NEW YORK (Reuters) -The 2007 hurricane season may be less severe than forecast due to cooler-than-expected water temperatures in the tropical Atlantic, private forecaster WSI Corp said on Tuesday.
The season will bring 14 named storms, of which six will become hurricanes and three will become major hurricanes, WSI said in its revised outlook. WSI had previously expected 15 named storms of which eight would become hurricanes and four would become major hurricanes.
"Because the ocean temperatures have not yet rebounded from the significant drop in late spring, we have decided to reduce our forecast numbers slightly," said Todd Crawford, a WSI seasonal forecaster.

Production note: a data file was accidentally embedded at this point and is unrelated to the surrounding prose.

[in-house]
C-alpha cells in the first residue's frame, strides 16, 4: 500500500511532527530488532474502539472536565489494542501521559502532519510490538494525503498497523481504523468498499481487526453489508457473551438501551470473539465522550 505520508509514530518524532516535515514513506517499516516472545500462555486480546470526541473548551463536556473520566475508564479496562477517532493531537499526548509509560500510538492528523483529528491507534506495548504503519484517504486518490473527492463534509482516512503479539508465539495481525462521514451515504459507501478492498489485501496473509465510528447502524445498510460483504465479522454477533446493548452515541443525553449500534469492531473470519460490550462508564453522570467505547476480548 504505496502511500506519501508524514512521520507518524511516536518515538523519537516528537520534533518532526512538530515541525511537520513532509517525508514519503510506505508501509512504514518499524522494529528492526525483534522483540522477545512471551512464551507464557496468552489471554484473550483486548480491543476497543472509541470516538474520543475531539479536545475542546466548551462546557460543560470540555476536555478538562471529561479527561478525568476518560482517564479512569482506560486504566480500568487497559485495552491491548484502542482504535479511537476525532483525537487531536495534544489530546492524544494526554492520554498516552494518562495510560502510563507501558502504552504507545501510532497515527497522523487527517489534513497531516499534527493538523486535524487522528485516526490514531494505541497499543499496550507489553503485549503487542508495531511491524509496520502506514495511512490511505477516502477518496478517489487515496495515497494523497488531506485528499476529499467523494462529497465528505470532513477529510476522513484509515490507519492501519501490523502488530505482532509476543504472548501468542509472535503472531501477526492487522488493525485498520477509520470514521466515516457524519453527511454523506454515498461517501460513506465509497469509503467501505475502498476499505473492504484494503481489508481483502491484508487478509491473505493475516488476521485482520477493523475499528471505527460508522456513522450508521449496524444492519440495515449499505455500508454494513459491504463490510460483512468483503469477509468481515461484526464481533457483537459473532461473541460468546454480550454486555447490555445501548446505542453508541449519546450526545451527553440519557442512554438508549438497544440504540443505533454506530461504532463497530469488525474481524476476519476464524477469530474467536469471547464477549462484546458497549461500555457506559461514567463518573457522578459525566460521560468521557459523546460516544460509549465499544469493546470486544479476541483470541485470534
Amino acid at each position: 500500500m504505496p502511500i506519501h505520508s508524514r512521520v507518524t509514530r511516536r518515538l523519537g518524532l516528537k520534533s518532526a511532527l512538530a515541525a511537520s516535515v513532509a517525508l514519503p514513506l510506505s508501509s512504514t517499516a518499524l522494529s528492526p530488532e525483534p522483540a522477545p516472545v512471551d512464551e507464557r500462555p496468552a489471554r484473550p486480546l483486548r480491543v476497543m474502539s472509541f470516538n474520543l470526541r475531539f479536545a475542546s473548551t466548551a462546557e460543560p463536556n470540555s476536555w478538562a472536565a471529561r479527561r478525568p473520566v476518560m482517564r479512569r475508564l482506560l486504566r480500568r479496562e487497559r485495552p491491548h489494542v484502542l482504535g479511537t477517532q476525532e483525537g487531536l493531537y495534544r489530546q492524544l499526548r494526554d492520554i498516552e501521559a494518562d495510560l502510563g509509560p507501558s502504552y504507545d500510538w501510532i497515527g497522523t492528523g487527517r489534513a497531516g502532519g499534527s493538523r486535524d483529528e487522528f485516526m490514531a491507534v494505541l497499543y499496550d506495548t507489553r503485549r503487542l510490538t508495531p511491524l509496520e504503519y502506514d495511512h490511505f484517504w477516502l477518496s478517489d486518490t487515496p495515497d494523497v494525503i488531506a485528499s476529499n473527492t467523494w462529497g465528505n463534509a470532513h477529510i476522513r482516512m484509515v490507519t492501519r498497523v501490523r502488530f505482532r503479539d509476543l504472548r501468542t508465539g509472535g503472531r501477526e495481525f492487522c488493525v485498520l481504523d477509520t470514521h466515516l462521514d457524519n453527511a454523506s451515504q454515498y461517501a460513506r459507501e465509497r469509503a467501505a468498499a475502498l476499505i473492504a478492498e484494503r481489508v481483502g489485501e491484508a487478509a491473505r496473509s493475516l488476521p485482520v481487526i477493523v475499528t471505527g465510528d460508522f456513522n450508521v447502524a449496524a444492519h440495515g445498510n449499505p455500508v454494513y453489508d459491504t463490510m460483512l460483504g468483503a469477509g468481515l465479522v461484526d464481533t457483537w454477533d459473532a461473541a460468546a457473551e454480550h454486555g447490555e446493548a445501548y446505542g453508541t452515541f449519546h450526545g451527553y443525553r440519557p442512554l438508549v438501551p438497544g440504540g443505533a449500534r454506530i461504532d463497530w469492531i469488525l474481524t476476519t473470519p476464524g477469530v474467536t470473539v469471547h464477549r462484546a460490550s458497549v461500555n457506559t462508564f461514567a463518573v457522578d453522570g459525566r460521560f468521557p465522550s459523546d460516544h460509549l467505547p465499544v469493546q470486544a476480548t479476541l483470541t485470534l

The energy and insurance industries are keenly watching the 2007 storm season after the record damage caused by hurricanes two years ago.
During the 2005 season, hurricanes Katrina and Rita devastated parts of the U.S. Gulf Coast and temporarily knocked out a quarter of U.S. crude and fuel production, sending energy prices to then-record highs.
WSI's Crawford added that wind conditions due to the lack of an El Nino event were less conducive to formation of tropical storms.
Despite the downgraded forecast, WSI still expects the 2007 season to be more active than last year, and added that storm-weary parts of the Gulf Coast could still be hit.
"We feel the general threat to the western Gulf is reduced slightly, with a corresponding increase in the threat to the eastern Gulf and Florida," Crawford said.